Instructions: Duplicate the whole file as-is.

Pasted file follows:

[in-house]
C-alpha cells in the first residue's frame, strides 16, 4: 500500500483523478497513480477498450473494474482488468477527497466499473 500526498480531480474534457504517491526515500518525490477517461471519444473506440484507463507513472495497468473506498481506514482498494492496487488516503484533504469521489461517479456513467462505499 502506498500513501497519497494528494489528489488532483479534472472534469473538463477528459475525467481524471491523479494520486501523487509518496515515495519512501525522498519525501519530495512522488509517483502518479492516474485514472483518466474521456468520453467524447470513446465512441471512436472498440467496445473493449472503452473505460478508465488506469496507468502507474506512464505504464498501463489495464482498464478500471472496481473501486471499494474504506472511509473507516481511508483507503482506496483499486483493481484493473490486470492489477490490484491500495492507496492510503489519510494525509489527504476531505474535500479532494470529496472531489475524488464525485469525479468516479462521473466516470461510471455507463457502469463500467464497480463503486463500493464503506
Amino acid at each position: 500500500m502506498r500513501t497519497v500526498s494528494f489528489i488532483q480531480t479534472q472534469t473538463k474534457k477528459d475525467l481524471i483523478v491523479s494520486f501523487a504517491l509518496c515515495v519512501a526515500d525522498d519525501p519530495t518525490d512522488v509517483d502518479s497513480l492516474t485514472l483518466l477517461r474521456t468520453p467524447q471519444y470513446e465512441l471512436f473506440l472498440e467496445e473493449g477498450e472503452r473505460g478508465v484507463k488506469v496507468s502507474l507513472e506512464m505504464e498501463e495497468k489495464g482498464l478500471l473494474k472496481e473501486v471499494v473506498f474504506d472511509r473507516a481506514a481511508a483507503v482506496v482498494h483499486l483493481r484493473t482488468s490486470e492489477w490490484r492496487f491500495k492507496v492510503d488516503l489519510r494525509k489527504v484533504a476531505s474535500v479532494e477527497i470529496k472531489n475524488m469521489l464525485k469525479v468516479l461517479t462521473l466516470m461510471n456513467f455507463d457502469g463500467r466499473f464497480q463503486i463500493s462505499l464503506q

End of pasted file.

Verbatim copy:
[in-house]
C-alpha cells in the first residue's frame, strides 16, 4: 500500500483523478497513480477498450473494474482488468477527497466499473 500526498480531480474534457504517491526515500518525490477517461471519444473506440484507463507513472495497468473506498481506514482498494492496487488516503484533504469521489461517479456513467462505499 502506498500513501497519497494528494489528489488532483479534472472534469473538463477528459475525467481524471491523479494520486501523487509518496515515495519512501525522498519525501519530495512522488509517483502518479492516474485514472483518466474521456468520453467524447470513446465512441471512436472498440467496445473493449472503452473505460478508465488506469496507468502507474506512464505504464498501463489495464482498464478500471472496481473501486471499494474504506472511509473507516481511508483507503482506496483499486483493481484493473490486470492489477490490484491500495492507496492510503489519510494525509489527504476531505474535500479532494470529496472531489475524488464525485469525479468516479462521473466516470461510471455507463457502469463500467464497480463503486463500493464503506
Amino acid at each position: 500500500m502506498r500513501t497519497v500526498s494528494f489528489i488532483q480531480t479534472q472534469t473538463k474534457k477528459d475525467l481524471i483523478v491523479s494520486f501523487a504517491l509518496c515515495v519512501a526515500d525522498d519525501p519530495t518525490d512522488v509517483d502518479s497513480l492516474t485514472l483518466l477517461r474521456t468520453p467524447q471519444y470513446e465512441l471512436f473506440l472498440e467496445e473493449g477498450e472503452r473505460g478508465v484507463k488506469v496507468s502507474l507513472e506512464m505504464e498501463e495497468k489495464g482498464l478500471l473494474k472496481e473501486v471499494v473506498f474504506d472511509r473507516a481506514a481511508a483507503v482506496v482498494h483499486l483493481r484493473t482488468s490486470e492489477w490490484r492496487f491500495k492507496v492510503d488516503l489519510r494525509k489527504v484533504a476531505s474535500v479532494e477527497i470529496k472531489n475524488m469521489l464525485k469525479v468516479l461517479t462521473l466516470m461510471n456513467f455507463d457502469g463500467r466499473f464497480q463503486i463500493s462505499l464503506q